My Worldcon Schedule–Now With Reading!

Here are some fixed space-time coordinates where you can find me during Worldcon:

I. Reading with Fran Wilde, Thurs. 8/20 10AM
II: Book Signing and Staffing the SFWA Table
I’ll be autographing at the SFWA Table on Sat. 8/22 from 4-5PM
I’ll be volunteering at the SFWA Table on Thurs. 8/20 and Fri.  8/21, from 2-3PM both days.
I’ll also be volunteering at the SFWA Table on Sat. 5-6PM (right after my signing, so I won’t be going anywhere).
III: SFWA Business Meeting.
I’ll be attending the SFWA business meeting on Sat. 8/22 from 1-3PM (though I may need a break in there somewhere–Saturday is a busy day).
IV. Worldcon Business Meeting
I’ll be attending the Worldcon business meeting on Thurs., Fri., Sat., from 10AM to 1PM (with a carve-out for my reading on Thurs.). My Sunday attendance is tentative.

Scheduled Appearances: August-October

Lots of appearances coming up for the release of The Left-Hand Way (Aug. 11):

Aug. 8 (Sat.): I’ll be at the Barnes & Noble at the Riverside Square Mall (Hackensack, NJ) to talk at a meeting of the Science Fiction Association of Bergen County. Copies of LHW will be available.

Aug. 12 (Wed.): a virtual appearance–I’ll be the “Ask Me Anything” author for Reddit Fantasy.

Aug. 20-22 (Thurs. to Sat.): I’ll be at Worldcon, volunteering and signing books at the SFWA table in the dealers room.

Aug. 26 (Wed.) : I’ll be speaking at the Petworth Branch of the DC Library system (start time either 7 or 7:30), and I’ll have copies of LHW for sale. Drinks after at a location to be determined.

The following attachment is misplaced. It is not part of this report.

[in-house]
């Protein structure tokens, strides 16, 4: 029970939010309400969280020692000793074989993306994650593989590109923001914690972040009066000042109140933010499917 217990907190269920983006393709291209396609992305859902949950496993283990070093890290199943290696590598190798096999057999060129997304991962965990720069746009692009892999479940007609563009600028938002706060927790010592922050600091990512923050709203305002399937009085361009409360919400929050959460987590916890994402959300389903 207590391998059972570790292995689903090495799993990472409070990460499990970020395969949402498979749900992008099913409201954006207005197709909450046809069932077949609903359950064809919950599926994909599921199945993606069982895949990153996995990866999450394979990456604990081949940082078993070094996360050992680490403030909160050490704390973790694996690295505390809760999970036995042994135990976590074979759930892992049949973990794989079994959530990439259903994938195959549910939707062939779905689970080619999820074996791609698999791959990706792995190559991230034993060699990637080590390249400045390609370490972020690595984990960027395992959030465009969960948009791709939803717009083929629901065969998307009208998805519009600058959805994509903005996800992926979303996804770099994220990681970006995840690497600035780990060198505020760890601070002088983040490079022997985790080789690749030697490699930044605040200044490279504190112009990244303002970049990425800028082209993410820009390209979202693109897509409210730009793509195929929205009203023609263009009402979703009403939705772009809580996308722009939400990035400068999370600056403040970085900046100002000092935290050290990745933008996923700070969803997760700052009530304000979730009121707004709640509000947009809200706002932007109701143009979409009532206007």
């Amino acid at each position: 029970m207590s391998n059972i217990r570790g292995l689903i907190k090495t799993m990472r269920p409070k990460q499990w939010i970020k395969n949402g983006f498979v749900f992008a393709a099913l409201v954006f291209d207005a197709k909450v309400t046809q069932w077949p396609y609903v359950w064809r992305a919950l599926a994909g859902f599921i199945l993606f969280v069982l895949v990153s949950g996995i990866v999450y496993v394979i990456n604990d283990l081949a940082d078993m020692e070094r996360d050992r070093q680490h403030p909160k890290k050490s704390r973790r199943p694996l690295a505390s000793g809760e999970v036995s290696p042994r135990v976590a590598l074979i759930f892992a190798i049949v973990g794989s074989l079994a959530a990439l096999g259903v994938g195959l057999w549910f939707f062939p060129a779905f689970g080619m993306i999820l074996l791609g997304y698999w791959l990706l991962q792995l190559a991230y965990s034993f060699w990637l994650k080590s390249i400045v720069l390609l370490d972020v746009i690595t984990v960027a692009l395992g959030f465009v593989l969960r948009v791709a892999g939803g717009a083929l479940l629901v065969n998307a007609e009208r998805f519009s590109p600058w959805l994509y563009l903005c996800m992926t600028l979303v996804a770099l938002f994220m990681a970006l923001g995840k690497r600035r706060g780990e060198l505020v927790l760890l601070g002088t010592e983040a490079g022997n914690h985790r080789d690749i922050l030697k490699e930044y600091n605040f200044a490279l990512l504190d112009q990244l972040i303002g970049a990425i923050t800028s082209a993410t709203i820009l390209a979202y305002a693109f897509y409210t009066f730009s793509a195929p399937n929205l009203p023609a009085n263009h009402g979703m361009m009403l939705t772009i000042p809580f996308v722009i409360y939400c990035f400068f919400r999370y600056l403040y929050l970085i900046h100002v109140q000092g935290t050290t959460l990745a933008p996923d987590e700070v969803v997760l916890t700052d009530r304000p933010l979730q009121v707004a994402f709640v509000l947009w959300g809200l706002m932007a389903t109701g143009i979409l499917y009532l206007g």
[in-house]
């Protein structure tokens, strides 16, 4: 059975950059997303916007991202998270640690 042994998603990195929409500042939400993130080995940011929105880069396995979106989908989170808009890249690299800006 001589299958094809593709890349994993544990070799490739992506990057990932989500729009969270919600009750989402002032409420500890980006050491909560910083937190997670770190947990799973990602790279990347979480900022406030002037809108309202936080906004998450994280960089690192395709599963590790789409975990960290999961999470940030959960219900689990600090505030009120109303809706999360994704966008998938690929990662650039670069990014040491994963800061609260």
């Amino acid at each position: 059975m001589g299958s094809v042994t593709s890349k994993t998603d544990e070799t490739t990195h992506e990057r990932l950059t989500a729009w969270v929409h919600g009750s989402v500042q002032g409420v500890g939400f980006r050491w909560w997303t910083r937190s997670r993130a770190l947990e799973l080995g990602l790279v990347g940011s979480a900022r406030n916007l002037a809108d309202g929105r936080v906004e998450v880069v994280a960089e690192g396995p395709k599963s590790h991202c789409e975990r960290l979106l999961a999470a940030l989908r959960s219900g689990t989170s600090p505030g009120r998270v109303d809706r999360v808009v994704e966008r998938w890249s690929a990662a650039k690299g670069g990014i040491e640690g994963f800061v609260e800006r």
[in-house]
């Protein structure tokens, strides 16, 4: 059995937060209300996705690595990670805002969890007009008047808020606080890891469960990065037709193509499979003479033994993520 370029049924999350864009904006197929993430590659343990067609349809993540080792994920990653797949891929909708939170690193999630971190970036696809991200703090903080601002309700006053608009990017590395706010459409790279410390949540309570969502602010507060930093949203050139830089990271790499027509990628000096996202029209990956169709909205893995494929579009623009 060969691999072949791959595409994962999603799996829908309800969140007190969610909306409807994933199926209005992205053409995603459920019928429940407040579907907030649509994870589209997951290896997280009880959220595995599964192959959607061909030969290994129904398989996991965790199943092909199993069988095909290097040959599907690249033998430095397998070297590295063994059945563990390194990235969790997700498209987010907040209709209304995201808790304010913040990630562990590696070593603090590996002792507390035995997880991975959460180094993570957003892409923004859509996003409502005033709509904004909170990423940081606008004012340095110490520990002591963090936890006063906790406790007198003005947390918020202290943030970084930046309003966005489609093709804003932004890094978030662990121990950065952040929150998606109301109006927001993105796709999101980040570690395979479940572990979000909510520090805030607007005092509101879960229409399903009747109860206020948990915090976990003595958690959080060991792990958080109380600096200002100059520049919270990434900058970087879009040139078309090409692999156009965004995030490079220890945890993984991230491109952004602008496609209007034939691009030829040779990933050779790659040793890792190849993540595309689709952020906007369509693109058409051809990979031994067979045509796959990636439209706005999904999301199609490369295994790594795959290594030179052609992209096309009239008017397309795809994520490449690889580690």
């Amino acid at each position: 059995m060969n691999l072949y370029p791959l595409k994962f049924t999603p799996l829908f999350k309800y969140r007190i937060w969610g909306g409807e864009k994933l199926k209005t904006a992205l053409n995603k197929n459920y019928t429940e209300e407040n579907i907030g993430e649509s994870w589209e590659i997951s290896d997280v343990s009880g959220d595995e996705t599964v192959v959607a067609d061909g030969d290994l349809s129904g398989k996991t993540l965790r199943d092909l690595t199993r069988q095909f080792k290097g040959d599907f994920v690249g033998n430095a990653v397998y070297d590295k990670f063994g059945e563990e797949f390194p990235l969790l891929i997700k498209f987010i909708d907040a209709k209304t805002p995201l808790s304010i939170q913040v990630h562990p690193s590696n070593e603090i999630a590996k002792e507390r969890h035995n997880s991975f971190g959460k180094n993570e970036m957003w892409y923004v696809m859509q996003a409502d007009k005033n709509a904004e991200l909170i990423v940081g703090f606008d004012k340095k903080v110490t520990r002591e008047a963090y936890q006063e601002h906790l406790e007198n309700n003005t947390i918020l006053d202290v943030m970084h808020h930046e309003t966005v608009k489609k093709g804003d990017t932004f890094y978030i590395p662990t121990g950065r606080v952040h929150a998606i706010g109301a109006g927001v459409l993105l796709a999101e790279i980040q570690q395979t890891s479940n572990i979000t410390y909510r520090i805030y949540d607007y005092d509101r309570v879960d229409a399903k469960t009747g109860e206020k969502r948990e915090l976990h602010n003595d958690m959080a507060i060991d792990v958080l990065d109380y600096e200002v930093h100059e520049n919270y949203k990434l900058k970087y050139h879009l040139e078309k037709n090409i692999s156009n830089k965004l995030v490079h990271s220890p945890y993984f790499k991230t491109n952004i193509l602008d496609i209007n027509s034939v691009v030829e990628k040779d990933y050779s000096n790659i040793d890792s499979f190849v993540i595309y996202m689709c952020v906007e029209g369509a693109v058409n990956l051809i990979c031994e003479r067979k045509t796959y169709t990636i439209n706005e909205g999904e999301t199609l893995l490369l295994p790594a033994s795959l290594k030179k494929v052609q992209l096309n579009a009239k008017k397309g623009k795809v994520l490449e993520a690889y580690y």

Sept. 25-27 (Fri. to Sun.): I’ll be at the SFWA tent of the Baltimore Book Festival.

Oct. 9-10 (Fri. & Sat.): I’ll be at Capclave, the DC-area SF convention. I expect to have a launch party there.

Oct. 24 (Sat.): DC Author Festival at MLK Branch of DC Public Library system.

One year after the diagnosis

About one year ago, I was in New York for an NY Review of SF series reading and an Hour of the Wolf radio interview. I was also waiting for the results of a biopsy that I was pretty sure would show that I had cancer in the lymph nodes of my neck. My biggest uncertainty was the type of cancer. Still, there’s some difference between pretty sure and certain.

The day after the reading and before the interview, I was in a meeting with my agent when the call came in from my doctor. I got the diagnosis: a somewhat aggressive squamous cell cancer that had spread into my lymph nodes. I finished up the meeting as calmly but as rapidly as I could.